Wenger losing his touch with developing youth as time runs out on his Arsenal career

Arsene Wenger had a night to forget against Ostersunds.
Arsene Wenger had a night to forget against Ostersunds.


With each defeat for Arsenal comes another chance to reassess Arsene Wenger’s legacy.

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For many fans, the most pressing concern is Wenger’s future. The Frenchman’s career has spanned three decades and over 800 Premier League games, and until the day his inevitable departure arrives the conjecture over just what he leaves behind will rage on.

“One day I’ll give you the list of those at the top level who have made careers with me and you will see,” Wenger boasted in 2010. “You will be absolutely astonished.”

Wenger’s list, which no doubt contains the likes of: Ashley Cole, Thierry Henry, Cesc Fabregas and Robin Van Persie, appears to have tailed off in recent years. The 68-year-old ended the recent transfer window with two marquee signings that had already celebrated their 28th birthday. These deals were about the present, not the future.

Yet, the greater insight comes from studying the names of those that have departed the Emirates in the last 12 months. Theo Walcott, once England’s brightest prospect, had a one in four goals record for Arsenal before leaving for Everton last month. Upon joining the Toffees there was a tacit admission from Walcott that his development had stalled.

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“It felt like it was time for me to move on [from Arsenal]. It was sad but it’s exciting at the same time and I want to reignite my career and push Everton to win things as they have done before.”

Similarly, Alex Oxlade-Chamberlain took a pay-cut to join Liverpool months prior, and in discussing his motivation for moving referenced, ‘the next stage of my development’.

Chamberlain was one of five Arsenal players that signed long-term deals with Arsenal in December 2012 along with: Carl Jenkinson, Aaron Ramsey, Jack Wilshere, and Kieran Gibbs.

In the time since that photo was taken, the group that Wenger referred to as his core, have managed just 408 Premier League appearances between them. Of the quintet, Ramsey is the only ever-present, but even he has had problems.


For Wales, the 27-year-old plays his best football as a number 10, whereas at club level he has found most of his opportunities in central midfield, or out on the right wing.

Elsewhere, Jack Wilshere has struggled to build on early promise amid injury problems, Jenkinson remains a pariah who last appeared for the club in November 2016, while Gibbs followed Chamberlain in leaving the club in the summer after being billed as the next Ashley Cole. January saw another of Wenger’s former prospects not in the photo leave as Francis Coquelin quietly departed for Valencia.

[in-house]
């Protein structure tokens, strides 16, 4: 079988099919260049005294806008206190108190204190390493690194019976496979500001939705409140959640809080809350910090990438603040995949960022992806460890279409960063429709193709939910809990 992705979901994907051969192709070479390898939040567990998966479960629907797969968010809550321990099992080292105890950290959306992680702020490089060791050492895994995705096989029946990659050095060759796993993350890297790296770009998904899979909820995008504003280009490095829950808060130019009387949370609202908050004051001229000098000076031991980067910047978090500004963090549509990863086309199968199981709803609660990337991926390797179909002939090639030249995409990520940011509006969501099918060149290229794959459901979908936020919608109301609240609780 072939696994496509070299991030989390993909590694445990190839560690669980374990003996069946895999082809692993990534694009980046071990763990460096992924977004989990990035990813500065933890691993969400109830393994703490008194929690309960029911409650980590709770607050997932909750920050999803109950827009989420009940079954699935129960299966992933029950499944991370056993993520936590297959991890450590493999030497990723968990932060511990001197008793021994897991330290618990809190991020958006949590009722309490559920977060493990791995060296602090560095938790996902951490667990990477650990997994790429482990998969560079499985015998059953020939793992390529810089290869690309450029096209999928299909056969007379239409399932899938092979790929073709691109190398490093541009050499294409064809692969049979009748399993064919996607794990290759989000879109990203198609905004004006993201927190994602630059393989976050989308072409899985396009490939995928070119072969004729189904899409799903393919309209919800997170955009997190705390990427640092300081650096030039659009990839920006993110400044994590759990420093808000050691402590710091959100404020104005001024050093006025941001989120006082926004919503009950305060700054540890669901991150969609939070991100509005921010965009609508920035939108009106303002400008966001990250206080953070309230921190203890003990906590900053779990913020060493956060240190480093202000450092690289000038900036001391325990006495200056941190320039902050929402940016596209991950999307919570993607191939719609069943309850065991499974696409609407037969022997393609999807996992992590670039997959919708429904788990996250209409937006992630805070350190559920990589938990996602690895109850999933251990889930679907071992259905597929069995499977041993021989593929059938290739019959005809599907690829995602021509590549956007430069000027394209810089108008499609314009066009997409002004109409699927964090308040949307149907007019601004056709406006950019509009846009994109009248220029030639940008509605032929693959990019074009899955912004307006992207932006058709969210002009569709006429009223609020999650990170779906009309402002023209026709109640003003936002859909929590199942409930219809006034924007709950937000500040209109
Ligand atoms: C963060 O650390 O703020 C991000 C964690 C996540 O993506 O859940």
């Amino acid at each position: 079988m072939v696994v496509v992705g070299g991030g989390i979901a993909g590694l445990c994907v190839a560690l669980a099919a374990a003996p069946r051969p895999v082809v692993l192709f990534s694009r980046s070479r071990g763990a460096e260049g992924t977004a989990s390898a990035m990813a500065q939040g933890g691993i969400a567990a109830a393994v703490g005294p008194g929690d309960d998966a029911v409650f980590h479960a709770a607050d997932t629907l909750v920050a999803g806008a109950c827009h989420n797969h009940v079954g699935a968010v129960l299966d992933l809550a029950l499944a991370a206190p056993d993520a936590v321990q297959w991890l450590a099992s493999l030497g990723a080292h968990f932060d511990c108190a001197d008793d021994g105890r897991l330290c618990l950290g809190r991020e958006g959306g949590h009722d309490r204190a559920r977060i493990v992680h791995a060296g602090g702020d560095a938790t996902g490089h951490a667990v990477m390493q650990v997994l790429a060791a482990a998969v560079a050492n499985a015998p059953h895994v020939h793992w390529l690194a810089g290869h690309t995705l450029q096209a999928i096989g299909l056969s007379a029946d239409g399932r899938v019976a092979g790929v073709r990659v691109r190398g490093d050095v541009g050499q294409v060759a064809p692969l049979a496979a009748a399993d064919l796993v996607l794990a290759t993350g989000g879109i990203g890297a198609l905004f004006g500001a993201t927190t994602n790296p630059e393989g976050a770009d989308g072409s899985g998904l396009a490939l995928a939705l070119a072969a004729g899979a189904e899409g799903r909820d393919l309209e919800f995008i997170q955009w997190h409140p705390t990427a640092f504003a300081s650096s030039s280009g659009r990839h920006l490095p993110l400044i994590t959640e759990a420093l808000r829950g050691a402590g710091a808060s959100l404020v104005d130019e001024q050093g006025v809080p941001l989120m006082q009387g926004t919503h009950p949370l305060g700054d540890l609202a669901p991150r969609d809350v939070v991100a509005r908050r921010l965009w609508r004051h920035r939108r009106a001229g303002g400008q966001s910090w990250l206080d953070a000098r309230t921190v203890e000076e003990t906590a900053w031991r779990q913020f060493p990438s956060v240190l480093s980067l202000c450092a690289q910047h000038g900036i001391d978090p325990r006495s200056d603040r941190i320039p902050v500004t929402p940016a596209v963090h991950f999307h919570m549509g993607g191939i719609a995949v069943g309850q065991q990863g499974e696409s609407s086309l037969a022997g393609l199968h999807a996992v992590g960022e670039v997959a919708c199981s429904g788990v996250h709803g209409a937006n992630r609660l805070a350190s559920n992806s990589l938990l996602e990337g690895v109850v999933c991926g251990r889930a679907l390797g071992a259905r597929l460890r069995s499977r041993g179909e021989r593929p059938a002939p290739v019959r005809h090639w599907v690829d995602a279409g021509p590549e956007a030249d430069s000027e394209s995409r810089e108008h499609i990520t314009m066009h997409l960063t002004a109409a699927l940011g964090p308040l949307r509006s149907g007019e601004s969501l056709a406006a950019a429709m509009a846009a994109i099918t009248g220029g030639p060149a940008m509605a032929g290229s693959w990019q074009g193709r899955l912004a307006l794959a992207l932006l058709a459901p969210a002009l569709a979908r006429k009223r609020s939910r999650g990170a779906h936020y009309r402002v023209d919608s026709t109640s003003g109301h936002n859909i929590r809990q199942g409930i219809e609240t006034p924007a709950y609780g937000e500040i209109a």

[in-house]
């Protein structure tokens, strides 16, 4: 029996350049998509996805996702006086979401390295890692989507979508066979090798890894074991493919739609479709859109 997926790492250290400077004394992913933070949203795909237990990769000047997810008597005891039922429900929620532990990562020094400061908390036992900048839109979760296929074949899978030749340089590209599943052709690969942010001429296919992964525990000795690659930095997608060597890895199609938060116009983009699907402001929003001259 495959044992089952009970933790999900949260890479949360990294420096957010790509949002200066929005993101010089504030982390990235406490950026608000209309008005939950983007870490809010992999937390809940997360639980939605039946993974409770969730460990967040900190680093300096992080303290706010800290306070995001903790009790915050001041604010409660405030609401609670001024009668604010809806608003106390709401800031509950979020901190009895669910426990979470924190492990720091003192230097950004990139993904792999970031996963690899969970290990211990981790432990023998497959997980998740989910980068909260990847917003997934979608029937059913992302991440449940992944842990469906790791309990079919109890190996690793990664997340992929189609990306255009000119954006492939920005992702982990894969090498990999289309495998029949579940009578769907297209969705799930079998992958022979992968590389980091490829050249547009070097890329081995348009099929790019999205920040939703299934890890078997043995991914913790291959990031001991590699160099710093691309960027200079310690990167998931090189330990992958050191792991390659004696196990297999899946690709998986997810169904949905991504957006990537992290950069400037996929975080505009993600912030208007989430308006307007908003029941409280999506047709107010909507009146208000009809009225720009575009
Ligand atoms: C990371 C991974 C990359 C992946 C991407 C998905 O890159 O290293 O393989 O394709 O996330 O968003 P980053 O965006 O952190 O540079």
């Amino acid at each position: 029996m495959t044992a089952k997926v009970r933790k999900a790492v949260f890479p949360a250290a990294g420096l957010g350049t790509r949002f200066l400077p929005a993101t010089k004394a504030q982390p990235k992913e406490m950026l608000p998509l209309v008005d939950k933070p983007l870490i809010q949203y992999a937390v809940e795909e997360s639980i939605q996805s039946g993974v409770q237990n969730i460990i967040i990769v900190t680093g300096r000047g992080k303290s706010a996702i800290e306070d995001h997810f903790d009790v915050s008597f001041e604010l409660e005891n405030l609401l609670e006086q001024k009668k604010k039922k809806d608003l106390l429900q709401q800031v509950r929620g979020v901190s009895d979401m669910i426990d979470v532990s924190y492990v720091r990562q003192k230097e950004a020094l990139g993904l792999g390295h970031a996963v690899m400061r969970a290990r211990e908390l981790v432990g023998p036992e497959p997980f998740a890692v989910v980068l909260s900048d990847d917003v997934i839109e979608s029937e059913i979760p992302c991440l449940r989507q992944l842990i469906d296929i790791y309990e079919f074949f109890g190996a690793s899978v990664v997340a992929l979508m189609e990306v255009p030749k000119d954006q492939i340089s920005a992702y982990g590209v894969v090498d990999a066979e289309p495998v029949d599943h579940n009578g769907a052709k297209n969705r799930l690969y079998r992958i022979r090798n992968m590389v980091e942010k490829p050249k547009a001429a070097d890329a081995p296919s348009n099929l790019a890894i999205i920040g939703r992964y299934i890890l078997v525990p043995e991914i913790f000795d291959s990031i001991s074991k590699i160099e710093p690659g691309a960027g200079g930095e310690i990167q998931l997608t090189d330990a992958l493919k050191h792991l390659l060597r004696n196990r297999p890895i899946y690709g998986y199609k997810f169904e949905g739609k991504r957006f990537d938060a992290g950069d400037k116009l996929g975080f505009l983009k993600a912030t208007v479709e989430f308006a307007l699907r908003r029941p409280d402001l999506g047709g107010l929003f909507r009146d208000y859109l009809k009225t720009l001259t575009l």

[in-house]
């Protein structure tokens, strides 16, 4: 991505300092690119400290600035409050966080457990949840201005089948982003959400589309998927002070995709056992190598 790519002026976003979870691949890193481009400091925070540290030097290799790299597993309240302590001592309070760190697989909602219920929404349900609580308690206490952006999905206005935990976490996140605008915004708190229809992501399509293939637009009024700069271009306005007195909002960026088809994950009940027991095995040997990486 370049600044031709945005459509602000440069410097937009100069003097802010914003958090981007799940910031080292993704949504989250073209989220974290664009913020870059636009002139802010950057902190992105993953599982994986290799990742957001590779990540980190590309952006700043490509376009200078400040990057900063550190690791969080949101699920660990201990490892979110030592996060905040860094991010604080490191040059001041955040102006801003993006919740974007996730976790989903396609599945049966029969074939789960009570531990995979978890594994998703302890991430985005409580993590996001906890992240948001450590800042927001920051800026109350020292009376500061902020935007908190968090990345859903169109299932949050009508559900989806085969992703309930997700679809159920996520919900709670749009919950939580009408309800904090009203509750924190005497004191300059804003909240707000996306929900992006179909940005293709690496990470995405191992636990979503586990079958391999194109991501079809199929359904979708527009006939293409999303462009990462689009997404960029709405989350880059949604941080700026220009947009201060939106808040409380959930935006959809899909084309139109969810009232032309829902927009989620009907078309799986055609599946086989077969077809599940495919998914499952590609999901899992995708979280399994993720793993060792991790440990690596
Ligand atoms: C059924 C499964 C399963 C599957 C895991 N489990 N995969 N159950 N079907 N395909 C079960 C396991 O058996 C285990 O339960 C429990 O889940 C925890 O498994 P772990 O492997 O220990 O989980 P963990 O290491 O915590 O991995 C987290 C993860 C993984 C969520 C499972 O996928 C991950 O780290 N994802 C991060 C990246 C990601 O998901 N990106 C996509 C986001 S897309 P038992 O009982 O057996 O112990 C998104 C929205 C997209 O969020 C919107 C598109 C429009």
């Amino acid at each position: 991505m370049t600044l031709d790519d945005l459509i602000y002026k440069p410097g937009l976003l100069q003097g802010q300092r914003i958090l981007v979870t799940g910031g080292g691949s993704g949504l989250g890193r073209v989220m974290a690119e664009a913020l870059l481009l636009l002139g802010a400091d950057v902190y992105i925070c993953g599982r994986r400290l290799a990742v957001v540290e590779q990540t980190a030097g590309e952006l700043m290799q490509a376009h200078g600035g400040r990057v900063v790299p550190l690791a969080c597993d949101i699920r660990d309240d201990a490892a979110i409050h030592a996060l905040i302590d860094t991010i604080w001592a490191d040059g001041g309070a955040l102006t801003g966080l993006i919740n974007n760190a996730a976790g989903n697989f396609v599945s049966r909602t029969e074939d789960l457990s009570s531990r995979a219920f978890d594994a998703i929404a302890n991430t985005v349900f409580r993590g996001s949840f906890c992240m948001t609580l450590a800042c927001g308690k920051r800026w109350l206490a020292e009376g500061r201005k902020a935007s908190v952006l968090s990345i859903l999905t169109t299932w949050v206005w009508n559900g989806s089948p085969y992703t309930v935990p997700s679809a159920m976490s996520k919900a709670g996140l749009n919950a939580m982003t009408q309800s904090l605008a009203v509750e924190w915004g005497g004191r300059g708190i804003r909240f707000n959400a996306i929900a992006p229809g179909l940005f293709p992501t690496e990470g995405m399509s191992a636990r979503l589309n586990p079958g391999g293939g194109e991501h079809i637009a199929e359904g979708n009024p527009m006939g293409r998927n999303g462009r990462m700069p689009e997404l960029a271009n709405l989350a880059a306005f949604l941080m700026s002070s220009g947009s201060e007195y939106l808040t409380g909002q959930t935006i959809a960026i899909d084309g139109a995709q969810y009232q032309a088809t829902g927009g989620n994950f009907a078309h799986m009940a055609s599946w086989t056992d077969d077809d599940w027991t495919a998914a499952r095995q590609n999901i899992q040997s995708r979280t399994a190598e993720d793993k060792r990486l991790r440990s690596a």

While the likes of Calum Chambers, Alex Iwobi and Ainsley Maitland-Niles have shown varying degrees of quality,  none of them could be considered a guaranteed starter for the Gunners. Only Hector Bellerin has emerged from the academy and developed into a starter under Wenger, and even he has been subject to criticism from Arsenal fans this season.

Of course, Wenger may argue that some players simply weren’t good enough, while others were halted by injuries.

Danny Welbeck seems an unfortunate mix of both, and yet, it was Wenger that sanctioned the deal for the 27-year-old before later admitting he had only wanted him on loan. It brings firmly into question Wenger’s ability to spot talent as much as develop it.

The 68-year-old has struggled in recent years to actualise potential and develop consistency. The once shrewd signings, often considered unknowns, now seem a long time ago. For every Gael Clichy or Kolo Toure there is an Amaury Bischoff,  Thomas Eisfeld, or Yaya Sanogo.  

In the case of Vieira, Henry, and Pires, it is fair to say Wenger benefited from being one step ahead of his competition. He knew the trails better than others, and the advancement in Premier League recruitment since that period has shortened the gap and ultimately left him chasing the pack.

Now he is competing with almost a dozen clubs for those same talents,  but even that does not excuse his poor record for developing players in recent years.

At Manchester City Pep Guardiola has refined Raheem Sterling and overseen his best goal-scoring season to date. Even across North London Mauricio Pochettino has improved the likes of Harry Winks, Harry Kane, Danny Rose and others.

Whereas once Wenger could rely on his reputation to help him snag the best young players, (it was said Ramsey spurned Sir Alex Ferguson in favour of Wenger) now he is left talking about those he almost signed.

The likes of Paul Pogba, Raphael Varane, the list goes on, all players that Wenger identified, but that chose another path for their development.

Most recently, Kylian Mbappe was added to the list of nearly men. The French wonderkid held a three hour meeting with Wenger, but upon seeking advice from Claude Makélélé, chose to remain at Monaco for another season. The thought of what might have been seems to resonate around Arsenal, and now, when it comes to developing players, whereas Wenger once was a doer, now it seems, he’s just a talker.


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